ANZAC Day – Lest We Forget

It is with disbelief that we have watched the horror that is being inflicted on Ukraine. The veneer of civilisation is very thin.


How could this be happening in Europe in 2022? It just feels so much like a rerun of WWI and WWII where countries slowly got dragged in deeper to the conflict. The similarities between Hitler and Putin as dictators with massive egos is scary.


The key really is, what is in the heart of a man? We are all worried that Putin has his finger on the nuclear button and at 69 years old he may be prepared to use it. Fortunately, in the conventional warfare on the ground, the Russians are not as well led or organised as the Nazis were in WWII.


ANZAC Day commemorations turn us back to look at history which is an excellent thing. In 1905, Spanish writer and philosopher George Santayana said, “Those who cannot remember the past are condemned to repeat it.” As a remote, small nation, NZ has limited opportunity to determine events in Europe. The memorials to our war dead, that are in every city, town and village across the country, are a reminder of the costs of war and a strong incentive to proceed cautiously.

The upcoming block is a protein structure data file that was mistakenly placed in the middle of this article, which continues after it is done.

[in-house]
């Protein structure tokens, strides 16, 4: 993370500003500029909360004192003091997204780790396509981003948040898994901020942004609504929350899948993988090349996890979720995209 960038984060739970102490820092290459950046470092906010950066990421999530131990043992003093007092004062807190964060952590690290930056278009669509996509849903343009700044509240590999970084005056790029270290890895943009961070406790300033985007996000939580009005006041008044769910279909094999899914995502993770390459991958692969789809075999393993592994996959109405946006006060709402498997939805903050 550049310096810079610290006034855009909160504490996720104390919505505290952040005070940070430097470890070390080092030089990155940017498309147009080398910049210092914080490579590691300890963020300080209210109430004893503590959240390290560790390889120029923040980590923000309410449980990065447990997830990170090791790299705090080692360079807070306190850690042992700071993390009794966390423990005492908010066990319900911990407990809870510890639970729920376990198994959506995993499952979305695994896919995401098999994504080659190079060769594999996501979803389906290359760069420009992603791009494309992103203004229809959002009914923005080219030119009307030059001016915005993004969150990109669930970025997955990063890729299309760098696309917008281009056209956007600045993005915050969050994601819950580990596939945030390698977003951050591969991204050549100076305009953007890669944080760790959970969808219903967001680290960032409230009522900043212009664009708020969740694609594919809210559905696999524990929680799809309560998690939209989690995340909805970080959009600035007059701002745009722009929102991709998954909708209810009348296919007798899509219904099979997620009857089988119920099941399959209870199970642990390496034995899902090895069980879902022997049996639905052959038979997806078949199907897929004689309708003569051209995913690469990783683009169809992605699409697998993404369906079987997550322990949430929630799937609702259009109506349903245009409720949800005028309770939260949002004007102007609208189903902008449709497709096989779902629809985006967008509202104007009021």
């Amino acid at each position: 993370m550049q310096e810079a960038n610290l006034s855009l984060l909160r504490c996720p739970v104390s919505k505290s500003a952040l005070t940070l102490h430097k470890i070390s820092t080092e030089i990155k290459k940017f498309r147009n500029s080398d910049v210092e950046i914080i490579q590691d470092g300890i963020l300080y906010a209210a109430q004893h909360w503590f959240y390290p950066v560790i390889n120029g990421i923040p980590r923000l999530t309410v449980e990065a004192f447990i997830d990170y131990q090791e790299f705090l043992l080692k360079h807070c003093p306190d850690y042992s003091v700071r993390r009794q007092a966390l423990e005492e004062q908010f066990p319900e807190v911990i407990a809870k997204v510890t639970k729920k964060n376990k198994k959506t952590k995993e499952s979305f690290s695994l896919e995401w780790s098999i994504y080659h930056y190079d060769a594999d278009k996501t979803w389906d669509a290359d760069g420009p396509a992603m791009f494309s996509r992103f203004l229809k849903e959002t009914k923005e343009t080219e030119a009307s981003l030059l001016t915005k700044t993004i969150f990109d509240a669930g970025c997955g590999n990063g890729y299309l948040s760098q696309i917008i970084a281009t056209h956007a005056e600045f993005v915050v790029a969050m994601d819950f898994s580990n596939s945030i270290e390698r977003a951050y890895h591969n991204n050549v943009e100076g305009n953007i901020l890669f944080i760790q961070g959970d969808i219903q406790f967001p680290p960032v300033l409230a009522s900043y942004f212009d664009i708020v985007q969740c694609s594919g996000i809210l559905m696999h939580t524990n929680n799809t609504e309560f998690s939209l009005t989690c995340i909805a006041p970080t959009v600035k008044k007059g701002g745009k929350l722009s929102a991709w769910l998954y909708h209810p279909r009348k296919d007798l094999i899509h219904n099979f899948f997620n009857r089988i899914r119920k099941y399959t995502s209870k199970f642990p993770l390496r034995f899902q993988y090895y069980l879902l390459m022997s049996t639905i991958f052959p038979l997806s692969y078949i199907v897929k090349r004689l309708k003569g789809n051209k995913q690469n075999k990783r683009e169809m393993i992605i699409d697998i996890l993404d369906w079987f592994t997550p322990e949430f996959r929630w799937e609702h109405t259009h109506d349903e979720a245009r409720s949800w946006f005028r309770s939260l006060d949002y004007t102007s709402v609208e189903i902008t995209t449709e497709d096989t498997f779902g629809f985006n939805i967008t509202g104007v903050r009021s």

The first ANZAC Day service was held in 1915 after the terrible Gallipoli campaign. The failure at Gallipoli later led to confronting the Turks in Palestine. Kiwis played a pivotal role in the battle for Beersheba which became a turning point in the region. That campaign lasted 18 months and saw the collapse of the 600-year-old Ottoman Empire and Turkish rule over Palestine. I wrote about that campaign [here]


These last four years have only allowed one successful commemoration of ANZAC Day. This year the government has strongly discouraged public events due to the health risk. Older veterans may not live to see another ANZAC Day. RSAs who organise services and parades are themselves fighting a rear-guard action to save themselves from extinction as they struggle to find relevance and appeal to younger people.


This ANZAC Day, please support the commemorations where possible. Reflect on the military history of our country and pray for peace. Real change happens when an individual’s heart turns towards God.


With gratitude

John Subritzky


About above photo: This striking memorial to the ANZACs and our war dead is in the tiny village of Eketahuna, Wairarapa.



Promise Keepers honours the heritage of service men and the Maori Battalion. Men of Maori descent led the crowd in singing the Maori Battalion Marching Song and then followed with a spontaneous Haka.